3. Endface Clarity: Necessary Inspection to Ensure Endface Cleanliness
We have talked about fiber cleaning a lot of times, to be more specific, the connector endface cleaning. Endface clarity is an essential procedure in optical fiber maintaining no matter 40 years ago or today. Manufacturers do endface inspection to confirm if there are contaminants, scratch or crack over the connector endface. Almost every fiber optic engineer has fiber optic cleaning testers/tools such as pen cleaner or cassette cleaner, which frequently appear while installing cables.
Figure 4: Endface clarify
Why is it important to do endface clarity? The cleanliness and smoothness of the fiber optic connector endface is one of the basic and important procedures for maintaining quality fiber optic connections. It is different from any other kind of cleaning due to the deformation of connector endface and the particle contaminants reside on it. Even microscopic dust can increase return loss and even cause potentially permanent damage to connectors. Moreover, the dust between two endfaces can scratch the surfaces, causing an air gap or misalignment between fiber cores, which degrades the optical signal. Since these contaminants are so tiny to see without a microscope, if you mate a dirty plug, the other plug can also get contaminated. Therefore, even though vendors have done endface clarity during fiber optic connector testing, every time before connectors are mated or after they are un-mating, you should be diligent in inspecting endfaces and cleaning them. More information about connector cleaning is in this post: How Much Do You Know About Fiber Connector Cleaning?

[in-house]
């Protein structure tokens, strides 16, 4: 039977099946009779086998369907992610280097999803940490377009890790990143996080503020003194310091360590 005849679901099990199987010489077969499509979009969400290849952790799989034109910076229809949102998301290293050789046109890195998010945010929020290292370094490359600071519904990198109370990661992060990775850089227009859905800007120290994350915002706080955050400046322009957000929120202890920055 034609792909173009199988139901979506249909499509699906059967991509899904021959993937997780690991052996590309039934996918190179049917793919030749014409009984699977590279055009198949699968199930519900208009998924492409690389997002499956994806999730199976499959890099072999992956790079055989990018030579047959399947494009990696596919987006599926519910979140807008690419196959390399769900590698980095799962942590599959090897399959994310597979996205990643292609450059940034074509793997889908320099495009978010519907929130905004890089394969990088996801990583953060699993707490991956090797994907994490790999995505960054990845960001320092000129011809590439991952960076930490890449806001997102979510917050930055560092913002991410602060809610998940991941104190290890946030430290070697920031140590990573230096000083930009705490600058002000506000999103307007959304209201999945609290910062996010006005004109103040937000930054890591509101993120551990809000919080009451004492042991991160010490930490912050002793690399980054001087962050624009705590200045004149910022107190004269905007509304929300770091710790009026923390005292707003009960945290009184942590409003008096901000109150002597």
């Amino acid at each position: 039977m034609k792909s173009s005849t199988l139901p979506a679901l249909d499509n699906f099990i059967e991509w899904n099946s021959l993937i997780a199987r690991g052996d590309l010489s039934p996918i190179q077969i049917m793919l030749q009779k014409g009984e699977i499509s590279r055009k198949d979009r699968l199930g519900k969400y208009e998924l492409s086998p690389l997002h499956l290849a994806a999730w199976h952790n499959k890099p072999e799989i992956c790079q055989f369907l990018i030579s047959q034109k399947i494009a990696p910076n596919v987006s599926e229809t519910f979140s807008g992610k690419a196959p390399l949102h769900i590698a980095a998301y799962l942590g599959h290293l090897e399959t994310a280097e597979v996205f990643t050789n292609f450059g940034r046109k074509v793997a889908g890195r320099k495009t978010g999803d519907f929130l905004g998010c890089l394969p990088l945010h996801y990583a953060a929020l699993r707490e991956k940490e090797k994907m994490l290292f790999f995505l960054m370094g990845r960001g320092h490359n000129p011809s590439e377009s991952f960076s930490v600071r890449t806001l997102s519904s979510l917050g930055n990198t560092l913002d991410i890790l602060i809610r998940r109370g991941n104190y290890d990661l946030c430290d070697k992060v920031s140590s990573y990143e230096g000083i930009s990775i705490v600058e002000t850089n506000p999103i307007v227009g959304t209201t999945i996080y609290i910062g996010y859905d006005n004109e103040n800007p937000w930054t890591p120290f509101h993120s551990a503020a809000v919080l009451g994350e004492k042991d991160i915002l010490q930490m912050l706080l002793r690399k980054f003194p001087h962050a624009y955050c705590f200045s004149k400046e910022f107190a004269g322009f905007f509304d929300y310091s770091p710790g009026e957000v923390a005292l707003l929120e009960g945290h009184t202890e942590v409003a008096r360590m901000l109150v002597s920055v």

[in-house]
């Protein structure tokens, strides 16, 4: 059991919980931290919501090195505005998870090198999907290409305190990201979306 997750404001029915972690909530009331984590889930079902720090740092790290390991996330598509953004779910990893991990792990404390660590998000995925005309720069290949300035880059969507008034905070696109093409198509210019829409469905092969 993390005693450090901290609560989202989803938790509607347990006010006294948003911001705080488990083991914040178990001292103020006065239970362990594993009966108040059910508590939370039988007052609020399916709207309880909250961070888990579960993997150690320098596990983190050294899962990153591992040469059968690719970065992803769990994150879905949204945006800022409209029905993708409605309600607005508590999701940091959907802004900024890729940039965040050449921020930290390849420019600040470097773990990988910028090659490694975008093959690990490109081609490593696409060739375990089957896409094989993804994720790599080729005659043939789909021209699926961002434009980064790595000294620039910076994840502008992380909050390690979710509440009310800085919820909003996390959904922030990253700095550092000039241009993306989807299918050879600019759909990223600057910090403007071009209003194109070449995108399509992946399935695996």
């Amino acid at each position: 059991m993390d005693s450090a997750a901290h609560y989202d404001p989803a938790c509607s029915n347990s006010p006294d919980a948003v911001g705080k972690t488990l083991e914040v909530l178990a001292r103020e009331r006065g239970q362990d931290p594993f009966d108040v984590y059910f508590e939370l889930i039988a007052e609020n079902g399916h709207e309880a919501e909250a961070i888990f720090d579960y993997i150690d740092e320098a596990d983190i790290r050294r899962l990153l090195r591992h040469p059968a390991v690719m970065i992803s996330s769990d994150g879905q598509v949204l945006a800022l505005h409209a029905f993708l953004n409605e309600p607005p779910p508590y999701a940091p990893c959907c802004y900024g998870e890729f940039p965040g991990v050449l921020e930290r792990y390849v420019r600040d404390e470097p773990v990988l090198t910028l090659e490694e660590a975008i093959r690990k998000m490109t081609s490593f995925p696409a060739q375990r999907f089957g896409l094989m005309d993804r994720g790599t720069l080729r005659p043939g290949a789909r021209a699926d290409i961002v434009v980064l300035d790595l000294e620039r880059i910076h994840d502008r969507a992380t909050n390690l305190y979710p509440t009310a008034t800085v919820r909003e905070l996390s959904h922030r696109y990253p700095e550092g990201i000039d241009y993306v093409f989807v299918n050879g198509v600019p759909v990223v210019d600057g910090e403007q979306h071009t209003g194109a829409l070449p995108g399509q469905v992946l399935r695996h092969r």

In summary, the fiber optics industry improves the fiber connector quality by exploring the key parameters that need to be measured and industry associations and committees work to define the manufacturing criteria for fiber quality assurance. If the fiber patch cables have gone through these three tests above and the test results meet the standards, they will be competent to contribute to the high-quality optical transmission. For end-users, it is required to check whether vendors carry out these tests and affirm the test parameters with these test reports provided.